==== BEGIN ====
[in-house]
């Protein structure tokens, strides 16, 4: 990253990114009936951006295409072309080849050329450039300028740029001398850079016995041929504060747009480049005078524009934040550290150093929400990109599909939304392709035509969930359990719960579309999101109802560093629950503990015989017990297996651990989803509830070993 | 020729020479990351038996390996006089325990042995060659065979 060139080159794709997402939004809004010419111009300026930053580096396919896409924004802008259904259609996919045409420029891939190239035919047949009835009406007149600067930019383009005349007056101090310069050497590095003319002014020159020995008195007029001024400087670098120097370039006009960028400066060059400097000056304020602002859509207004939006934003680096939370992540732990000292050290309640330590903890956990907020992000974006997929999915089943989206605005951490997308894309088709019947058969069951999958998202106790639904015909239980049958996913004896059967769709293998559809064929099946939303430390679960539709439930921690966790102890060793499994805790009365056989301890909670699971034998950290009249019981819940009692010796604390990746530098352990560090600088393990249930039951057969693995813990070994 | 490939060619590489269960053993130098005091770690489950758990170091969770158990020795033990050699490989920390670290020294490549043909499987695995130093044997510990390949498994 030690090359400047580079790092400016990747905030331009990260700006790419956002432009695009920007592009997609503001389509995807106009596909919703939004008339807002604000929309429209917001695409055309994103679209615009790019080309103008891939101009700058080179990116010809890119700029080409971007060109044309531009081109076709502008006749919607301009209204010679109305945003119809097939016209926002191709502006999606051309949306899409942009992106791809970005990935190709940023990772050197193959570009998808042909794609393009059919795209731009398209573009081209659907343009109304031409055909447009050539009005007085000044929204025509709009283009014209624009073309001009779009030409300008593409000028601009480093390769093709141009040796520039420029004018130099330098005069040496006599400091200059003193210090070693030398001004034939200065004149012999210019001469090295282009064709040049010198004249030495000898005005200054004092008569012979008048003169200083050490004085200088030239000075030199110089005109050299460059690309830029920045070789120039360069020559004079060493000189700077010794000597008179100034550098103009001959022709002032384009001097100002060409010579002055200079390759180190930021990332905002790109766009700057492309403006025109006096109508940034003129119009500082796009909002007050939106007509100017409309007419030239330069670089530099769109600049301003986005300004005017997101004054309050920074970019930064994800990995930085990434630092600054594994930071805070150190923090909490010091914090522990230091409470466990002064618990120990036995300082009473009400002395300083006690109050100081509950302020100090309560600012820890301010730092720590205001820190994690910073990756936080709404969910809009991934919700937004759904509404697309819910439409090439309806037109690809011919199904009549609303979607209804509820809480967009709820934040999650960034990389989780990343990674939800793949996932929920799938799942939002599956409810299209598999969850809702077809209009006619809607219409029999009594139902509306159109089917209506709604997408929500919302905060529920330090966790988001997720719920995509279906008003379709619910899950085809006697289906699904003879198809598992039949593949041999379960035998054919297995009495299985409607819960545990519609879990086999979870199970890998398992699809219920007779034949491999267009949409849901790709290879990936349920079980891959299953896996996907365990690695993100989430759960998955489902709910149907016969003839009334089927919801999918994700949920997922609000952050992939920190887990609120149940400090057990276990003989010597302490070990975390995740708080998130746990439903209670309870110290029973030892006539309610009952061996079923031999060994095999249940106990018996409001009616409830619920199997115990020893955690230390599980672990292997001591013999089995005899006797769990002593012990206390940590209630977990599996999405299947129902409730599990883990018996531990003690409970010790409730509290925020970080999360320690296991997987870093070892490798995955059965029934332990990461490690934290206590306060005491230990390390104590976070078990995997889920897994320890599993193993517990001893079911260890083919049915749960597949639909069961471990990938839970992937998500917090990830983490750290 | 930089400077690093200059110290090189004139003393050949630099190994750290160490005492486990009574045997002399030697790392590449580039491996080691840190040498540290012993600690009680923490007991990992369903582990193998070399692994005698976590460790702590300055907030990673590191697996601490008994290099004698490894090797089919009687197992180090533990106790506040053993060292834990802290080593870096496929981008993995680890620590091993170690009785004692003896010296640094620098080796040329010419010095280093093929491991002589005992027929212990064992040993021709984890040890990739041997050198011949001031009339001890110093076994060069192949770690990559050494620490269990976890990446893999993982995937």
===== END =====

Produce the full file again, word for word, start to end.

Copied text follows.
[in-house]
């Protein structure tokens, strides 16, 4: 990253990114009936951006295409072309080849050329450039300028740029001398850079016995041929504060747009480049005078524009934040550290150093929400990109599909939304392709035509969930359990719960579309999101109802560093629950503990015989017990297996651990989803509830070993 | 020729020479990351038996390996006089325990042995060659065979 060139080159794709997402939004809004010419111009300026930053580096396919896409924004802008259904259609996919045409420029891939190239035919047949009835009406007149600067930019383009005349007056101090310069050497590095003319002014020159020995008195007029001024400087670098120097370039006009960028400066060059400097000056304020602002859509207004939006934003680096939370992540732990000292050290309640330590903890956990907020992000974006997929999915089943989206605005951490997308894309088709019947058969069951999958998202106790639904015909239980049958996913004896059967769709293998559809064929099946939303430390679960539709439930921690966790102890060793499994805790009365056989301890909670699971034998950290009249019981819940009692010796604390990746530098352990560090600088393990249930039951057969693995813990070994 | 490939060619590489269960053993130098005091770690489950758990170091969770158990020795033990050699490989920390670290020294490549043909499987695995130093044997510990390949498994 030690090359400047580079790092400016990747905030331009990260700006790419956002432009695009920007592009997609503001389509995807106009596909919703939004008339807002604000929309429209917001695409055309994103679209615009790019080309103008891939101009700058080179990116010809890119700029080409971007060109044309531009081109076709502008006749919607301009209204010679109305945003119809097939016209926002191709502006999606051309949306899409942009992106791809970005990935190709940023990772050197193959570009998808042909794609393009059919795209731009398209573009081209659907343009109304031409055909447009050539009005007085000044929204025509709009283009014209624009073309001009779009030409300008593409000028601009480093390769093709141009040796520039420029004018130099330098005069040496006599400091200059003193210090070693030398001004034939200065004149012999210019001469090295282009064709040049010198004249030495000898005005200054004092008569012979008048003169200083050490004085200088030239000075030199110089005109050299460059690309830029920045070789120039360069020559004079060493000189700077010794000597008179100034550098103009001959022709002032384009001097100002060409010579002055200079390759180190930021990332905002790109766009700057492309403006025109006096109508940034003129119009500082796009909002007050939106007509100017409309007419030239330069670089530099769109600049301003986005300004005017997101004054309050920074970019930064994800990995930085990434630092600054594994930071805070150190923090909490010091914090522990230091409470466990002064618990120990036995300082009473009400002395300083006690109050100081509950302020100090309560600012820890301010730092720590205001820190994690910073990756936080709404969910809009991934919700937004759904509404697309819910439409090439309806037109690809011919199904009549609303979607209804509820809480967009709820934040999650960034990389989780990343990674939800793949996932929920799938799942939002599956409810299209598999969850809702077809209009006619809607219409029999009594139902509306159109089917209506709604997408929500919302905060529920330090966790988001997720719920995509279906008003379709619910899950085809006697289906699904003879198809598992039949593949041999379960035998054919297995009495299985409607819960545990519609879990086999979870199970890998398992699809219920007779034949491999267009949409849901790709290879990936349920079980891959299953896996996907365990690695993100989430759960998955489902709910149907016969003839009334089927919801999918994700949920997922609000952050992939920190887990609120149940400090057990276990003989010597302490070990975390995740708080998130746990439903209670309870110290029973030892006539309610009952061996079923031999060994095999249940106990018996409001009616409830619920199997115990020893955690230390599980672990292997001591013999089995005899006797769990002593012990206390940590209630977990599996999405299947129902409730599990883990018996531990003690409970010790409730509290925020970080999360320690296991997987870093070892490798995955059965029934332990990461490690934290206590306060005491230990390390104590976070078990995997889920897994320890599993193993517990001893079911260890083919049915749960597949639909069961471990990938839970992937998500917090990830983490750290 | 930089400077690093200059110290090189004139003393050949630099190994750290160490005492486990009574045997002399030697790392590449580039491996080691840190040498540290012993600690009680923490007991990992369903582990193998070399692994005698976590460790702590300055907030990673590191697996601490008994290099004698490894090797089919009687197992180090533990106790506040053993060292834990802290080593870096496929981008993995680890620590091993170690009785004692003896010296640094620098080796040329010419010095280093093929491991002589005992027929212990064992040993021709984890040890990739041997050198011949001031009339001890110093076994060069192949770690990559050494620490269990976890990446893999993982995937």